Vermont cold doesn’t trip up track and field athletes

Nickie Morris, Assistant Sports Editor

When heading down Dorset Street to go to the University Mall, one often sees members of the track and field team out for a long run.

With cross country in the fall, indoor track in the winter, and the spring track, distance runners especially train year round in Vermont.

If it’s the winter, it’s not uncommon to see an athlete slip on the questionably salted icy sidewalks. Nevertheless, with these running conditions, athletes who play sports that typically require warm weather still choose UVM.

Men’s track and field head coach Matt Belfield graduated from Catholic University in Washington, D.C. as a college jumper, and said that the cold is preferable for certain track athletes.

“We’re very popular among distance and middle distance runners because they’d rather be cooler and have this type of environment,” Belfield said. “But there’s no question that it impacts sprinters and jumpers who want to be outside in warmer weather.”

Belfield also said it’s common due to this widespread preference for northeastern schools to have strong distance running programs, while warmer schools are stronger in sprinters.

While sprinters and jumpers train inside on the indoor track during the winter, the small size of this track can frustrate distance runners who are used to training with much longer runs.

Additionally, javelin throwers like to be outside more than inside so they can see the javelin fly rather than hit a net, according to Belfield.

“Most of our people would rather be outside under any circumstances, we do have multiple options inside but you don’t want to run a lot of laps when you’re doing a twelve mile run,” Belfield said.

The wear and tear from running on just one indoor surface can also damage the joints and change running gait over time.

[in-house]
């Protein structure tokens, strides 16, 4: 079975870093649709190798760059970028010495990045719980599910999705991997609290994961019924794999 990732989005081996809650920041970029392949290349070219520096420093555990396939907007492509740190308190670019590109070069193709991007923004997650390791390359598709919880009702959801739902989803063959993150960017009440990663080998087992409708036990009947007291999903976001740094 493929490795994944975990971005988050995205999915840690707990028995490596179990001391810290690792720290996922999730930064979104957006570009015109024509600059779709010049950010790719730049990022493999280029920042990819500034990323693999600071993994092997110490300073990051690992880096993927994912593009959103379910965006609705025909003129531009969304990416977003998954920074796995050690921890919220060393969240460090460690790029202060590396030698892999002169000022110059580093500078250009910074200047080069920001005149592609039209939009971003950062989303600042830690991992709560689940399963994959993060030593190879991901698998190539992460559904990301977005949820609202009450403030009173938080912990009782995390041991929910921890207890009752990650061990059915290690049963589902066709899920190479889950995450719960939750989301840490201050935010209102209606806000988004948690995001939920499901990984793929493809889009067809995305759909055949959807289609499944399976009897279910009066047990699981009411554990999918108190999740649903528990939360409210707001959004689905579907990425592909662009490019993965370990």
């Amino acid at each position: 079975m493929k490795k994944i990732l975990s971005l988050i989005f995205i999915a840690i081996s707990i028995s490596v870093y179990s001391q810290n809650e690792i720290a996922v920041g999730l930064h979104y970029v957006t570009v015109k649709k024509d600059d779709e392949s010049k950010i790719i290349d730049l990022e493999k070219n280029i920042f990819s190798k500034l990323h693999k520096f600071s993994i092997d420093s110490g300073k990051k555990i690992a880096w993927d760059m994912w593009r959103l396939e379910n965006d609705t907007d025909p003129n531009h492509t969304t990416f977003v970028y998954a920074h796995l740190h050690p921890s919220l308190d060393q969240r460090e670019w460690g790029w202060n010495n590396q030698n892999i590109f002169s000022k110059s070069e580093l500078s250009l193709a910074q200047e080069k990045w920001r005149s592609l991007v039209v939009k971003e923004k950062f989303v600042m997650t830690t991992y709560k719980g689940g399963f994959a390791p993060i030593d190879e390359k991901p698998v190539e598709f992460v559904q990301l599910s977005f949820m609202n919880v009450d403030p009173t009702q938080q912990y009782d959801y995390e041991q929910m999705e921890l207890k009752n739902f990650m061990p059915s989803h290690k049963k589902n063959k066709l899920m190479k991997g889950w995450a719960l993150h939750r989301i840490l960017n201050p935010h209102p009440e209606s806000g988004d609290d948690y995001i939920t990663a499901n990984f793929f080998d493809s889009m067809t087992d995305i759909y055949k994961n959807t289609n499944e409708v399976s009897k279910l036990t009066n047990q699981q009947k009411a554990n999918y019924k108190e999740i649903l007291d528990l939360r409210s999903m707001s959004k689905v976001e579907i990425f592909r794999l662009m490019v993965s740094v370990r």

This leads runners to vary the surfaces they run on during an indoor run for best results.

Senior Maggie Mahoney is a distance runner from Massachusetts. She said she didn’t consider climate during the college search process.

“My home isn’t as extremely cold on the coldest days as Vermont, but I wasn’t considering climate when choosing my college,” Mahoney said. “I wanted to be in an environment where I would be challenged athletically in a program with good academics.”

However, she did say that training for long distance running on the coldest days can be a pain.

“It’s hard during indoor track running inside on really cold days,” she said. “Meeting 45 miles a week indoor can be hard because you can only do so many miles on the treadmill before you go crazy.”

She also said that runners will try to mix it up and run on the indoor turf and in both directions of the indoor track in order to avoid joint problems that can come from running on just one indoor surface.

Senior high jumper Will Lynch came to UVM after growing up in Burlington and said the winter weather isn’t that much of a factor during the track season.

“A good deal of the season is done by training indoors, so the weather doesn’t matter to me that much during practice,” Lynch said. “But as far as outdoor competition, it can be tough with the cold in the earlier parts of the outdoor track season but doesn’t take an enormous toll.”

He said that his experience from years in Burlington’s cold temperatures gave him an occasional advantage.

While UVM track is in the America East conference, they travel to other climates for invitational or regional meets.

“We had a meet a few years ago where it was snowing a bit, and I definitely noticed some other guys struggling with cold hands,” Lynch said.

Track and Field is a sport of resiliency, and the frost of Vermont is no secret.

“The cold isn’t usually a topic of discussion with recruits because when most people are doing their research, they’re going to know what the weather is like,” Belfield said. “We have more people that want to be here because of the weather than not.”